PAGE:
Understanding Tsunamis Despite the popularity of this image, tsunami waves do not normally look like this.
Tsunamis can be generated by: • Large Earthquakes (such as Sumatra, Dec. 26, 2004) • Underwater volcanic eruptions (Krakatoa, 1883) • Comet or asteroid impacts (Chicxulub impact 65 mya) • Large landslides that extend into water • Large undersea landslides (evidence for prehistoric undersea landslides in Hawaii and off the east coast of North America)
Earthquake Generation of Tsunami Animation http://ffden-2.phys.uaf.edu/645fall2003_web.dir/elena_suleimani/generation_small.mov
Tsunami Statistics Dec. 26, 2004 tsunami resulted in over 250,000 deaths.
26 Dec. 2004 Tsunami max. wave height and arrival time Geist, Titov and Synolakis, Tsunami: Wave of Change, Scientific American, January, 2006.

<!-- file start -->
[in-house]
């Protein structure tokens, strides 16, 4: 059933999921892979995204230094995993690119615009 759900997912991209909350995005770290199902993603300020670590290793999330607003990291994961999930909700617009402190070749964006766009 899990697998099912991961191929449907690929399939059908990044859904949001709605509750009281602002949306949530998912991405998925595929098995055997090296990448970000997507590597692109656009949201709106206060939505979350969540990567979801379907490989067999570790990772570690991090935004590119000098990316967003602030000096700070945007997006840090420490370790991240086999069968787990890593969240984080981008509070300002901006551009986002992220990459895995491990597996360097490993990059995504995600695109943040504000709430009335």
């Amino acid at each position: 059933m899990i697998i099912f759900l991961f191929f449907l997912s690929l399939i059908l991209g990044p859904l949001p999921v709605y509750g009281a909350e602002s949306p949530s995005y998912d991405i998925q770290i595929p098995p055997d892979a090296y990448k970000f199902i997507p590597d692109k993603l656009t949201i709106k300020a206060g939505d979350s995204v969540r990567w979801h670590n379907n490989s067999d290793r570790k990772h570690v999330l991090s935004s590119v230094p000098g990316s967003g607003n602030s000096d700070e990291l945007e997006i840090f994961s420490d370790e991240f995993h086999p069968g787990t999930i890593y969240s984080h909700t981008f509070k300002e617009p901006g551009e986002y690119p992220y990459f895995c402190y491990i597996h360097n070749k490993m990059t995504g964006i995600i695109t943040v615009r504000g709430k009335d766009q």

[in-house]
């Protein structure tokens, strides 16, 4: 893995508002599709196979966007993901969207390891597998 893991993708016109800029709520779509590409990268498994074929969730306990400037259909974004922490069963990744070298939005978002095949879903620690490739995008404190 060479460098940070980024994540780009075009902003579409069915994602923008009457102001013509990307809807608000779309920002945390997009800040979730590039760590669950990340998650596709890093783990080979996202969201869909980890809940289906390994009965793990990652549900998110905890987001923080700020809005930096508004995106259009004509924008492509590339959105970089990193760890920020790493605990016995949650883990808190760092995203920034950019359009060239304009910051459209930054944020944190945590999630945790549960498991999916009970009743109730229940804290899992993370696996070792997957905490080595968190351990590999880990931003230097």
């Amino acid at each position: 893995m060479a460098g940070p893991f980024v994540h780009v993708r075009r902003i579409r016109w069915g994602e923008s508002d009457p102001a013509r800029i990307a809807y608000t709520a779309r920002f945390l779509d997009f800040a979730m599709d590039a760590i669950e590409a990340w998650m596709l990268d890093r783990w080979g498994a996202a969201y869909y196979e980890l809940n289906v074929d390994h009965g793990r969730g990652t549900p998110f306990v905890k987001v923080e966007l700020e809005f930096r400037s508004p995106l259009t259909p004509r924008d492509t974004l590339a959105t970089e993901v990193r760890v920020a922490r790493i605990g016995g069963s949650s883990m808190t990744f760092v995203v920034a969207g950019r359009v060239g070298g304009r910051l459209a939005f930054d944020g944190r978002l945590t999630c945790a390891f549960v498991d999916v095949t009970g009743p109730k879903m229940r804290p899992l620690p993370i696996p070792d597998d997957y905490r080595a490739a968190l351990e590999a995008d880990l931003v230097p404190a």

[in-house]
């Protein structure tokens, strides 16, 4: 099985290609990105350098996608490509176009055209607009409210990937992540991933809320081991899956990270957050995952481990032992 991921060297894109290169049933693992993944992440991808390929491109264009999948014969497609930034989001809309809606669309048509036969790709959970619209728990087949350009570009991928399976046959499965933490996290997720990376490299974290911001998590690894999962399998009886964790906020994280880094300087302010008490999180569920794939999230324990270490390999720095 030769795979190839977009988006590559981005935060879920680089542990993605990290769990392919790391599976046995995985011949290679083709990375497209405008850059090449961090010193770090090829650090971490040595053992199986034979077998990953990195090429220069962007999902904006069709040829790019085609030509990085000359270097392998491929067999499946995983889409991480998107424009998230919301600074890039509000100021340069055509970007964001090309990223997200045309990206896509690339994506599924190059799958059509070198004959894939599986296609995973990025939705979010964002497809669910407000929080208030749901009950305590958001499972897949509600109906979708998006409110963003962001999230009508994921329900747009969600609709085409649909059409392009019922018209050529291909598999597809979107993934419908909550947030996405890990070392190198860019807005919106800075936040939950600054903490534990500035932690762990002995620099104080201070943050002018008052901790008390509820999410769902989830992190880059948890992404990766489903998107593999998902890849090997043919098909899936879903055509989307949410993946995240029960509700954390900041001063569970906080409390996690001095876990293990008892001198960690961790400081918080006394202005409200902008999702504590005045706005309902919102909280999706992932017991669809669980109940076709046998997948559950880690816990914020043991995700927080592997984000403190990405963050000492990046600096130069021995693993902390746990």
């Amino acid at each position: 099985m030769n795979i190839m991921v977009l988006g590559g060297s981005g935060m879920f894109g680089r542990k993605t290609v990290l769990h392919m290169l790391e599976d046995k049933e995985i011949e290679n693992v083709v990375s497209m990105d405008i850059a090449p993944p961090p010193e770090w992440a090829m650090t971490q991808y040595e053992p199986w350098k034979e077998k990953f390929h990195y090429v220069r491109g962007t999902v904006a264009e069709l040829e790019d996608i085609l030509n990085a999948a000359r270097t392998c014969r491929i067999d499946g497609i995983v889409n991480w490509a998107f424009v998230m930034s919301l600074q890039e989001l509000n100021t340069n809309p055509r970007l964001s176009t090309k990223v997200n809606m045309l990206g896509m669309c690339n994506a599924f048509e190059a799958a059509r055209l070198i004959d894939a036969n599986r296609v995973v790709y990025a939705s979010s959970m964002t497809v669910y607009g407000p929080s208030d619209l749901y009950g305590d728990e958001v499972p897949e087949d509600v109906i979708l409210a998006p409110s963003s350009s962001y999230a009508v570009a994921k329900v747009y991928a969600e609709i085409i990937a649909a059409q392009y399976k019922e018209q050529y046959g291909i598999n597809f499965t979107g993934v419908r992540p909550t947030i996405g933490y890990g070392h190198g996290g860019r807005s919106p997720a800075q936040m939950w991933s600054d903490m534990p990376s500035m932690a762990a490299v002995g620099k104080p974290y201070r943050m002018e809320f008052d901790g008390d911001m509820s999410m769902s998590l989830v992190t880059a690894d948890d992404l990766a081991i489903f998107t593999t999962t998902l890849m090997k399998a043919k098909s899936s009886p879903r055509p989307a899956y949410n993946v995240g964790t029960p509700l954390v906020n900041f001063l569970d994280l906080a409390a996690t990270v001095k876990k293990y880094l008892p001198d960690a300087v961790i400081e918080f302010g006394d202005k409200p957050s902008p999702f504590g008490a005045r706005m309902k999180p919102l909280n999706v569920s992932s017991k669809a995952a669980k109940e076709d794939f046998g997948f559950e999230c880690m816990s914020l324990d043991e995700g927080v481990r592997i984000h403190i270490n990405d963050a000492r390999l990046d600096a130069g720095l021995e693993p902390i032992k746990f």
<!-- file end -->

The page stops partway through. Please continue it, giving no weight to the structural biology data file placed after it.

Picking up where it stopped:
Chedi Resort, Phuket, Thailand, wave height ~4+ m estimates of water level from beach umbrellas.
At approximately 2:00 AM Hawaiian time on April 1, 1946, an earthquake measuring 7.4 on the Richter Scale struck the ocean floor off the Aleutian Islands of Alaska. The vertical movement of the sea floor generated a series of waves of enormous magnitude that traveled at speeds averaging 500 miles an hour across the Pacific Ocean towards the Hawaiian Islands. On Maui, a series of waves struck the northern coast, from Honokohau in the west to Hana in the east, killing 14 people, leaving another 550 homeless, and demolishing 77 homes and other buildings. Another 156 buildings were partially damaged by waves.